Cervical cancer is the leading cause of cancer-related deaths for women in Africa. Each year, worldwide, 270,000 women die needlessly from a disease that is 100 percent preventable. Approximately 80 percent of these deaths occur in low-resource countries, where less than 1 percent of HIV-positive women are screened for cervical cancer, which is one of the most dangerous opportunistic infections for women living with HIV/AIDS. The survival rate for cervical cancer in sub-Saharan Africa is 20 percent, compared to 80 percent in the United States—where the Pap test is widely available for screening.
Now, because of advances in treatment for HIV/AIDS, women in sub-Saharan Africa—the epicenter of the pandemic—are living with HIV, but are at risk for dying from cervical cancer because of the lack of screening. Traditionally, cervical cancer prevention efforts have targeted the general population, but Jhpiego is specifically focusing on HIV-positive women, which represents a new frontier.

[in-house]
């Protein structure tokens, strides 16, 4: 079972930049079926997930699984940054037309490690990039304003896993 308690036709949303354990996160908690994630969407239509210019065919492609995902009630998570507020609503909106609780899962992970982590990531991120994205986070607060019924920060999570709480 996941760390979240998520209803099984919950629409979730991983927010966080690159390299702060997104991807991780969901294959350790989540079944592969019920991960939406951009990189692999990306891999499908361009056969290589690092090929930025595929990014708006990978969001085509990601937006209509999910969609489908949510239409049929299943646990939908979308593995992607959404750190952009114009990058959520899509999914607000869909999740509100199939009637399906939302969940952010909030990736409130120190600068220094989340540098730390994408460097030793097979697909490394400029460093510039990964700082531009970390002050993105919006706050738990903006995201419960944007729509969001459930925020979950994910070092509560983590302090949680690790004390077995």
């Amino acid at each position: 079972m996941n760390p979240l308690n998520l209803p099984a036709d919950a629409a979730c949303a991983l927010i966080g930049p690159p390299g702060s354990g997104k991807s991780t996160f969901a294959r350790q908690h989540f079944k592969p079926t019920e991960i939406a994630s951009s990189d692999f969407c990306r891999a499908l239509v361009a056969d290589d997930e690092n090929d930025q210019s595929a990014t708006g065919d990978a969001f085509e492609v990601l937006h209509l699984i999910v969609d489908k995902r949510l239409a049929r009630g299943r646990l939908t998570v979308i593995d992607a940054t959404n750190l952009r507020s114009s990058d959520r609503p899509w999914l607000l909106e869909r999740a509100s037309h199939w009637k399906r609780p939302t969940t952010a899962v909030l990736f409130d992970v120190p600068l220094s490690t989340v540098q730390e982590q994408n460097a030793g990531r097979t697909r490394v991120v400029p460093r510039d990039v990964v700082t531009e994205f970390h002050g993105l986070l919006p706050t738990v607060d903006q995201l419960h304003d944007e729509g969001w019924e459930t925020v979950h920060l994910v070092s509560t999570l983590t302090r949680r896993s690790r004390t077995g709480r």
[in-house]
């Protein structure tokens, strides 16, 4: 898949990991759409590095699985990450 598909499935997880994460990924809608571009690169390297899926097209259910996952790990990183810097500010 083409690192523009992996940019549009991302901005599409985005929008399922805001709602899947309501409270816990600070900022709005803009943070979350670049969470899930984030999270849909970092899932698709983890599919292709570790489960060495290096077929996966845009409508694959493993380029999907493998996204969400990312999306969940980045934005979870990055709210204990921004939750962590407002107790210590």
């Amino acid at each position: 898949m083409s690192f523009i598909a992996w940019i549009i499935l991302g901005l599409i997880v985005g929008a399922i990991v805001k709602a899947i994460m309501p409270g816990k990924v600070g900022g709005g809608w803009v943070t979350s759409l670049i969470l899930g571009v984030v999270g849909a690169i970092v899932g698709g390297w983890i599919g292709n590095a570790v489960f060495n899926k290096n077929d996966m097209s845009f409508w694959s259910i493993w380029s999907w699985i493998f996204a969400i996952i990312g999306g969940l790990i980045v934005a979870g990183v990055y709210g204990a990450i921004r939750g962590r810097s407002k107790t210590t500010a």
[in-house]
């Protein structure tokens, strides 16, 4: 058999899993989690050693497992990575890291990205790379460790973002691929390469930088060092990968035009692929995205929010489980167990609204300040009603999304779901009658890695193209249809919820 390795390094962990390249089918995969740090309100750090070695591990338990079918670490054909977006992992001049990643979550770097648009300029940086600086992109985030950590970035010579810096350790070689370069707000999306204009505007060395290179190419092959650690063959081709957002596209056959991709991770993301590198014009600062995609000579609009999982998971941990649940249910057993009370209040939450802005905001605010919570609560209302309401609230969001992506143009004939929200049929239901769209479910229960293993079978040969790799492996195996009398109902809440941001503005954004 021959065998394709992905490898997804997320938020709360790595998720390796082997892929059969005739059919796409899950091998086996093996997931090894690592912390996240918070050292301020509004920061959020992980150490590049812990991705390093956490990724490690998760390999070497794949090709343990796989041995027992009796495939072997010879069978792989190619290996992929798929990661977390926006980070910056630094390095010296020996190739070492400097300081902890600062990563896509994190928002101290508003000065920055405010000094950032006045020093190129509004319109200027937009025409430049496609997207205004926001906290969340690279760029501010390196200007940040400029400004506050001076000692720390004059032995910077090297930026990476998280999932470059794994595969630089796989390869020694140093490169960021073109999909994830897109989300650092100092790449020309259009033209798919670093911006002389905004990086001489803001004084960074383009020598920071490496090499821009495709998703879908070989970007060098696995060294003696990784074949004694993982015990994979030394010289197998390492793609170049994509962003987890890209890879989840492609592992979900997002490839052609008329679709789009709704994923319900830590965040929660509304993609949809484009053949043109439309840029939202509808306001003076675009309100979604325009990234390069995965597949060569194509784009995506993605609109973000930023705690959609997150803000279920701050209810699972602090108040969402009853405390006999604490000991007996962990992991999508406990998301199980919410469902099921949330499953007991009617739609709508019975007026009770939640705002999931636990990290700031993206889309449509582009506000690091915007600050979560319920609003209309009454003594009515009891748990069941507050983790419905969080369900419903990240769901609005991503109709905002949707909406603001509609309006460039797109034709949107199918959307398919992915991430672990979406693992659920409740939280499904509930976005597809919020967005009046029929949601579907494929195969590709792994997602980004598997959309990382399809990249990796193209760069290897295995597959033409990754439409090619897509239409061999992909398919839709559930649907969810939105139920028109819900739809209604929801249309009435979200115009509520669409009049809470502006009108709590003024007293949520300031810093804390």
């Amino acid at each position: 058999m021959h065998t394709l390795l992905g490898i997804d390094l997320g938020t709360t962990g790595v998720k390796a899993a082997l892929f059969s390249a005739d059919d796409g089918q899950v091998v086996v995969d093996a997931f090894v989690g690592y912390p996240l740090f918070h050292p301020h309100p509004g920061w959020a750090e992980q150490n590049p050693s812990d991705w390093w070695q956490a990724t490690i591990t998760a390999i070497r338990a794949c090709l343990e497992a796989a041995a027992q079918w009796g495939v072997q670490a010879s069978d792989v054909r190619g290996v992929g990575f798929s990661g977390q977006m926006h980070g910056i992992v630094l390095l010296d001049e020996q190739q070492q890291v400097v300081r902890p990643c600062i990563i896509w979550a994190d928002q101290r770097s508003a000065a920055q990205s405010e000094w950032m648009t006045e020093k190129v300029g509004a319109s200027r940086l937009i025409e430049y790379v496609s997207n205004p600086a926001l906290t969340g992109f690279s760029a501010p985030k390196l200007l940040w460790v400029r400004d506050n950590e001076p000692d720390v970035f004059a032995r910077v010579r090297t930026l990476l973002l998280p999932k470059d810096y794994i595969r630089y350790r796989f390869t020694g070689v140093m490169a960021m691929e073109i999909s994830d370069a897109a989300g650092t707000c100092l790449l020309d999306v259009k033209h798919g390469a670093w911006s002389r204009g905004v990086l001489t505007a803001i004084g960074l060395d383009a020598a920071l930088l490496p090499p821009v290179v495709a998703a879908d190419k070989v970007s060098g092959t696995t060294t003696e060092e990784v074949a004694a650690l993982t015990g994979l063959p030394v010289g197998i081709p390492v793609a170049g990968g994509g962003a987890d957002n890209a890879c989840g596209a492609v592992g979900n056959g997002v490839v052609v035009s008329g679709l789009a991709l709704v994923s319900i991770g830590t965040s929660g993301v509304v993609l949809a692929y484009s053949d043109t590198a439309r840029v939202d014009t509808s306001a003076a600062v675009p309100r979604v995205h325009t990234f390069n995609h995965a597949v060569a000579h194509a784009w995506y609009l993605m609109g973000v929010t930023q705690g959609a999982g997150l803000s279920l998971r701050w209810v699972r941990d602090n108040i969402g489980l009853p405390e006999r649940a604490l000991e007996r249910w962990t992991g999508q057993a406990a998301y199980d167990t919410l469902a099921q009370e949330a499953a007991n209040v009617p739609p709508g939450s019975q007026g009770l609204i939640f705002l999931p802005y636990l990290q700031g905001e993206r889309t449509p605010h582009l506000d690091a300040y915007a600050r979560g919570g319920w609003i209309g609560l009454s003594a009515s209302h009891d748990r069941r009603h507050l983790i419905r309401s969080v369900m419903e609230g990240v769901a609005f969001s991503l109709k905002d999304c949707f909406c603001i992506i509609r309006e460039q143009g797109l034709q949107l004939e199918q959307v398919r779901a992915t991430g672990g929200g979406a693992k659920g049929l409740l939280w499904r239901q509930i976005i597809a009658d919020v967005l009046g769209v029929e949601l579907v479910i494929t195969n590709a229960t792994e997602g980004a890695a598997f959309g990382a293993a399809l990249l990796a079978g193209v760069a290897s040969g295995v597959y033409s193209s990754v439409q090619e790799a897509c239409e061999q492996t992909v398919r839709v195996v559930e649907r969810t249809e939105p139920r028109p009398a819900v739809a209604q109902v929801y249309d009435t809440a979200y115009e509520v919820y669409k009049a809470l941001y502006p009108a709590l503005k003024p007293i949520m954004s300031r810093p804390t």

Globally, an estimated 50 percent of adults infected with HIV are women, and these women have a higher incidence and greater prevalence of human papillomavirus (HPV) infection, which is responsible for nearly all cases of cervical cancer. Because HPV generally persists longer in women with HIV, this population has a higher risk of developing precancerous lesions. And these lesions may progress more rapidly to cancer in women with HIV.
Jhpiego has been a leader in establishing and scaling up innovative, low-tech cervical cancer prevention (CECAP) programs using the cost-effective, single visit approach (SVA) to screening and treatment. This approach combines visual inspection of the cervix after an application of acetic acid (VIA) to detect precancerous lesions, with an offer of immediate treatment with cryotherapy, when appropriate. Building on this experience, Jhpiego has pioneered the integration of this program with existing HIV care and treatment services. For example, with support from the U.S. President’s Emergency Plan for AIDS Relief (PEPFAR), at 20 HIV care and treatment sites in Côte d’Ivoire, Jhpiego and partners screened more than 13,000 women, including 6,000 women living with HIV, and provided immediate cryotherapy to 76 percent of eligible women. Globally, Jhpiego has helped to screen more than 170,000 women, treat more than 10,000 women and train 700 providers to deliver CECAP services. By integrating cervical cancer screening and treatment with HIV services, Jhpiego is helping to save the lives of women in the developing world, many of whom are struggling with the added burden of HIV.